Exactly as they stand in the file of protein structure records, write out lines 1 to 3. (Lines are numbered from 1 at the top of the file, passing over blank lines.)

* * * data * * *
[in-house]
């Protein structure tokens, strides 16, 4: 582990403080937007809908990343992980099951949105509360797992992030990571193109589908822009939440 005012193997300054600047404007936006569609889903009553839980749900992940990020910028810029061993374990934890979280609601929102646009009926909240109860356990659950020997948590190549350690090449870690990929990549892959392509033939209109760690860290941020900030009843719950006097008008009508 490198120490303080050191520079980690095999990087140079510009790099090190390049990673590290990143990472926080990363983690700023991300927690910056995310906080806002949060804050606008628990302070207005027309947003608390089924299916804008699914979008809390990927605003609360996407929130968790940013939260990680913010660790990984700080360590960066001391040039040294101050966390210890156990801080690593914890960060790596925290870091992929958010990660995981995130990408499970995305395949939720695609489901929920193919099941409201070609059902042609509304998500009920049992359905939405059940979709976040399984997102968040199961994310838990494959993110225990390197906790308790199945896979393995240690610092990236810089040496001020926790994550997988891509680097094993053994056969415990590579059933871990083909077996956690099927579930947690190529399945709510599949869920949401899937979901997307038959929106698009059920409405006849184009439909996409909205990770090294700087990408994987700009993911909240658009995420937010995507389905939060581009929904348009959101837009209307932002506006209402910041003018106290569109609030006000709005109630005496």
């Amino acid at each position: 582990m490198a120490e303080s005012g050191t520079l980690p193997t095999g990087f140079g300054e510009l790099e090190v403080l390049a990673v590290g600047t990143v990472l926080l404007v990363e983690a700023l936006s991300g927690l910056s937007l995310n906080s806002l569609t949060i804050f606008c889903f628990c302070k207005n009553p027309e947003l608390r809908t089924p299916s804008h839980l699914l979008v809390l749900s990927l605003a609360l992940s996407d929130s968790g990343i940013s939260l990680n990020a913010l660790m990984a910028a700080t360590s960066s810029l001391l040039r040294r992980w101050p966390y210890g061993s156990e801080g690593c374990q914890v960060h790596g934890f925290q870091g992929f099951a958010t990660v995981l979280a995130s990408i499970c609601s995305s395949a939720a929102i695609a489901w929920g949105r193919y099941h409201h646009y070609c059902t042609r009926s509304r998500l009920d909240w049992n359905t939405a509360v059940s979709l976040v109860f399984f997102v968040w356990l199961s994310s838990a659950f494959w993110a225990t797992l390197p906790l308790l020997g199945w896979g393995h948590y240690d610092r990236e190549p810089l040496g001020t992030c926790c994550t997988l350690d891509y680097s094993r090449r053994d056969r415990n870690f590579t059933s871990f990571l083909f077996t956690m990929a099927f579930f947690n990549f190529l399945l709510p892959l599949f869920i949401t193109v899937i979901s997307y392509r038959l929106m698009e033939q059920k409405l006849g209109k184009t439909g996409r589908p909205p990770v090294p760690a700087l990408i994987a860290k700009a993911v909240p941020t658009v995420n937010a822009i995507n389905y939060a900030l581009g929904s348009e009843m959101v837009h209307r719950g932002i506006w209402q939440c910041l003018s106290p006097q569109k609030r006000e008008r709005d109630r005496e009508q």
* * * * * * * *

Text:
[in-house]
């Protein structure tokens, strides 16, 4: 582990403080937007809908990343992980099951949105509360797992992030990571193109589908822009939440 005012193997300054600047404007936006569609889903009553839980749900992940990020910028810029061993374990934890979280609601929102646009009926909240109860356990659950020997948590190549350690090449870690990929990549892959392509033939209109760690860290941020900030009843719950006097008008009508 490198120490303080050191520079980690095999990087140079510009790099090190390049990673590290990143990472926080990363983690700023991300927690910056995310906080806002949060804050606008628990302070207005027309947003608390089924299916804008699914979008809390990927605003609360996407929130968790940013939260990680913010660790990984700080360590960066001391040039040294101050966390210890156990801080690593914890960060790596925290870091992929958010990660995981995130990408499970995305395949939720695609489901929920193919099941409201070609059902042609509304998500009920049992359905939405059940979709976040399984997102968040199961994310838990494959993110225990390197906790308790199945896979393995240690610092990236810089040496001020926790994550997988891509680097094993053994056969415990590579059933871990083909077996956690099927579930947690190529399945709510599949869920949401899937979901997307038959929106698009059920409405006849184009439909996409909205990770090294700087990408994987700009993911909240658009995420937010995507389905939060581009929904348009959101837009209307932002506006209402910041003018106290569109609030006000709005109630005496």
């Amino acid at each position: 582990m490198a120490e303080s005012g050191t520079l980690p193997t095999g990087f140079g300054e510009l790099e090190v403080l390049a990673v590290g600047t990143v990472l926080l404007v990363e983690a700023l936006s991300g927690l910056s937007l995310n906080s806002l569609t949060i804050f606008c889903f628990c302070k207005n009553p027309e947003l608390r809908t089924p299916s804008h839980l699914l979008v809390l749900s990927l605003a609360l992940s996407d929130s968790g990343i940013s939260l990680n990020a913010l660790m990984a910028a700080t360590s960066s810029l001391l040039r040294r992980w101050p966390y210890g061993s156990e801080g690593c374990q914890v960060h790596g934890f925290q870091g992929f099951a958010t990660v995981l979280a995130s990408i499970c609601s995305s395949a939720a929102i695609a489901w929920g949105r193919y099941h409201h646009y070609c059902t042609r009926s509304r998500l009920d909240w049992n359905t939405a509360v059940s979709l976040v109860f399984f997102v968040w356990l199961s994310s838990a659950f494959w993110a225990t797992l390197p906790l308790l020997g199945w896979g393995h948590y240690d610092r990236e190549p810089l040496g001020t992030c926790c994550t997988l350690d891509y680097s094993r090449r053994d056969r415990n870690f590579t059933s871990f990571l083909f077996t956690m990929a099927f579930f947690n990549f190529l399945l709510p892959l599949f869920i949401t193109v899937i979901s997307y392509r038959l929106m698009e033939q059920k409405l006849g209109k184009t439909g996409r589908p909205p990770v090294p760690a700087l990408i994987a860290k700009a993911v909240p941020t658009v995420n937010a822009i995507n389905y939060a900030l581009g929904s348009e009843m959101v837009h209307r719950g932002i506006w209402q939440c910041l003018s106290p006097q569109k609030r006000e008008r709005d109630r005496e009508q």